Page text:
Part Three: What Reading is Good For

For this final part of my reflection, I explore the usefulness of reading. I chart how I’m holding the ideas I encounter as provisional, how I’m sitting with their paradoxes, and how I’m finding ways to proceed despite the complexity and uncertainty they reveal.

When I titled this post “reading is useless,” I was referring to a Zen saying that goes, “Meditation is useless.” It means that you meditate to meditate, not to use it for something. And like the saying, I’m being provocative. Of course reading is not useless. We read in useful ways all the time and for good reason. Reading expands our horizons, it helps us understand things, it complicates, it validates, it clarifies. There’s nothing wrong with reading (or meditating for that matter) with a goal in mind, but maybe there is something wrong if we feel we can’t read unless it’s good for something.

This quarter’s experiment was an effort to allow myself space to “read to read,” nothing more and certainly nothing less. With more time and fewer expectations, I realized that so much happens while I read, the most important of which are the moments and hours of my life. I am smelling, hearing, seeing, feeling, even tasting. What I read takes up place in my thoughts, yes, and also in my heart and bones. My body, which includes my brain, reads along with me and holds the ideas I encounter.

This suggests to me that reading isn’t just about knowing in an intellectual way, it’s also about holding what I read. The things I read this quarter were held by my body, my dreams, my conversations with others, my drawings and journal entries. I mean holding in an active way, like holding something in your hands in front of you. It takes endurance and patience to actively hold something for very long. As scholars, we need to cultivate patience and endurance for what we read. We need to hold it without doing something with it right away, without having to know.

I realize that what I’m suggesting may feel unrealistic, particularly in a reputation-based field that rewards those who are well-read and know things. But maybe the problem is the system itself. What if being an expert was less about amassing knowledge and more about an abiding and playful curiosity with our chosen domain, an effortful holding of the ideas we encounter? We must read in the useful ways we always have, yes. But also, I have come to feel that we must make time to read just to read and for no other reason than that. This quarter’s experiment has taught me that I must do both to become the scholar I want to be — a person who can hold uncertainty as well as she can hold knowledge, who can be slow and discerning, and insatiably curious and eager at the same time.

Practically speaking, I’m finding the word provisional helps me do this. If I only need to arrive at a provisional understanding, I can be patient with myself. I can welcome paradox and complication, whereas before I might be frustrated at those things because they delay arriving at a conclusion. As the things I read click into place and build momentum—as I begin to feel that I know—I treat that knowing as provisional. I try to hold it at a distance so that I do not cling to it. I communicate this provisional nature to others by using phrases like, “here’s how I’m holding this right now,” instead of “here’s what I know.” Holding ideas as provisional makes it easier for me to accept complexity and paradox. It doesn’t mean I didn’t know what I thought I knew, it just changes how I’m holding that provisional idea.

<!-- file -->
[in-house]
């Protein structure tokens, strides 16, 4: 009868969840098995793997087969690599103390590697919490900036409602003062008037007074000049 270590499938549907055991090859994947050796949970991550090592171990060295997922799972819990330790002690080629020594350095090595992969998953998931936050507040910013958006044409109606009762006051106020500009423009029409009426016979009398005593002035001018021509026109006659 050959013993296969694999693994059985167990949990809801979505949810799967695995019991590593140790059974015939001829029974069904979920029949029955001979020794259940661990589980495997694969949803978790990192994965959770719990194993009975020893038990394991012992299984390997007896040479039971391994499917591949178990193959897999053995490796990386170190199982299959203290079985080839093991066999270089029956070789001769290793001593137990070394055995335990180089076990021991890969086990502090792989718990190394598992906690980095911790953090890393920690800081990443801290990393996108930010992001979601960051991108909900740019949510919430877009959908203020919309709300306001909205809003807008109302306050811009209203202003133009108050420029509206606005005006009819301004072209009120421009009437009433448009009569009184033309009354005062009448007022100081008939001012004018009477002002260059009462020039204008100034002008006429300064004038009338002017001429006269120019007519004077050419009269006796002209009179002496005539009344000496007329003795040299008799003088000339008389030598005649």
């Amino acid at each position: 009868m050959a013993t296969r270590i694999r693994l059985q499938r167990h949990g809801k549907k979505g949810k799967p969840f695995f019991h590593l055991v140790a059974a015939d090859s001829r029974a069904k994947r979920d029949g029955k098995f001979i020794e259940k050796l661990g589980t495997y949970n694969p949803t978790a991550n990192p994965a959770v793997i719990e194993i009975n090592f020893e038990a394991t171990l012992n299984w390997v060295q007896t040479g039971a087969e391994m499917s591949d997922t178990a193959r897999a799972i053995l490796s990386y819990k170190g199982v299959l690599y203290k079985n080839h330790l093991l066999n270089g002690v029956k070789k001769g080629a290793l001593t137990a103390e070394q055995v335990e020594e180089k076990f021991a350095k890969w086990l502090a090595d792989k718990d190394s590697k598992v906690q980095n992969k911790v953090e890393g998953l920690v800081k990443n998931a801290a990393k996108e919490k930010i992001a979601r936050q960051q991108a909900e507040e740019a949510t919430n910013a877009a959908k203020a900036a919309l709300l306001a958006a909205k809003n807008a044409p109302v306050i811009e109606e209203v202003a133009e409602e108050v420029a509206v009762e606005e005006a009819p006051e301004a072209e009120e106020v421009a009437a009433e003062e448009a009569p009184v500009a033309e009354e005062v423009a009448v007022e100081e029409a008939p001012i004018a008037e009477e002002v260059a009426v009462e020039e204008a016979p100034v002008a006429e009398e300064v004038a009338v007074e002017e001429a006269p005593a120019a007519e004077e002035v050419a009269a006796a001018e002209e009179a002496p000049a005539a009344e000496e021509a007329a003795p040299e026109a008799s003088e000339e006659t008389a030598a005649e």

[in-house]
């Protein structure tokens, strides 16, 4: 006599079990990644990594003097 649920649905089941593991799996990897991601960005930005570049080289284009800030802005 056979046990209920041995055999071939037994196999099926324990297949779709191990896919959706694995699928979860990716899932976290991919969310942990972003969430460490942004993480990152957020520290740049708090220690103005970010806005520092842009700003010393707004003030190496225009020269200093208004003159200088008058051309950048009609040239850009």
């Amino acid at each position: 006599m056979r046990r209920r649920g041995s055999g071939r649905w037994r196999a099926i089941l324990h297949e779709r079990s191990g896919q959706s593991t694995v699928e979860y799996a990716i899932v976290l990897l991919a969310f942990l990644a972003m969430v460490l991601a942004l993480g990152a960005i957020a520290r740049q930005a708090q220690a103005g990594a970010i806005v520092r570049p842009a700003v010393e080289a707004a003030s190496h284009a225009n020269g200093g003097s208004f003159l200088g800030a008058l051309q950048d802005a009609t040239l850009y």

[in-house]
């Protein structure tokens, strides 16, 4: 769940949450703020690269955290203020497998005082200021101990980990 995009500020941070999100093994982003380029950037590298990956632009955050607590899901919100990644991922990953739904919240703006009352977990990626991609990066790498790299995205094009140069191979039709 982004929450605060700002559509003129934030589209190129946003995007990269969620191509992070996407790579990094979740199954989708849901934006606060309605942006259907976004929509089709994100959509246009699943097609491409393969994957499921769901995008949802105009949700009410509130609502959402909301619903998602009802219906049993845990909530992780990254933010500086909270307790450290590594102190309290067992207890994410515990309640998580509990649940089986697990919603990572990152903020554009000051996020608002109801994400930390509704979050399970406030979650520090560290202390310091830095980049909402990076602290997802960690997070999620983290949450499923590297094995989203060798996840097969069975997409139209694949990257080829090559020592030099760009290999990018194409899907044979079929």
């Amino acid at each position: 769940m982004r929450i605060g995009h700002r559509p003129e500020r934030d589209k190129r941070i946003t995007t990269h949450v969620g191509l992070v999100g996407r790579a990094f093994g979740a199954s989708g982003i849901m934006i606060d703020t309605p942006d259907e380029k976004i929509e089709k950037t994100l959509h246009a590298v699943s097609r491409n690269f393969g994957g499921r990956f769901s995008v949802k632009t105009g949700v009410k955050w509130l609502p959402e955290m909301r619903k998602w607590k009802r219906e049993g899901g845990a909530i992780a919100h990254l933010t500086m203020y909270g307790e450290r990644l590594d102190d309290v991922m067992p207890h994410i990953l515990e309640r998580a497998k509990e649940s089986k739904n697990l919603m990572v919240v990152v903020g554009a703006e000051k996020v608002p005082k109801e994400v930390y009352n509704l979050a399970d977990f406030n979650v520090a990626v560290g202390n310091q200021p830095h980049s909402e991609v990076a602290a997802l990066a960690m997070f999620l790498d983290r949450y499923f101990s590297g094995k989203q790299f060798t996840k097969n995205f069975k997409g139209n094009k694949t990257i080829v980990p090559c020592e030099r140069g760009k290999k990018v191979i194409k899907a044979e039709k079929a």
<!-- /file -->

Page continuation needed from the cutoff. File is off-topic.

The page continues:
As I reflect on this quarter’s experiment and what I’ve learned, I find myself remembering the day I cheered on my friend Kate while she ran her first marathon. I stood on the side of the road waving a sign that said, “Where is everybody going?” The sign brought many runners a laugh as they passed by, probably because it touched on a couple of truths: 1) thousands of people running for hours in a big circle is absurd; and 2) there’s hardly a better way to achieve the fitness required to do a marathon than to run one.

Getting a PhD is its own sort of marathon. The mileposts are not numbers, but stages: the general exam, the dissertation proposal, the defense. There’s hardly a better way to achieve the level of mental fitness and rigor a PhD gives you, but it risks becoming absurd if we race through the experiences of reading and writing to reach the finish. I often find myself operating with urgency. I see my colleagues running alongside me, reading and writing with the same urgency. Where is everybody going?

Milestones such as the general exam and dissertation have their place. They set our sights, but we must not get stuck focusing only on them. This quarter’s experiment has helped me see that every class we attend, every word we write, every article we read is where we are going.

We are already there.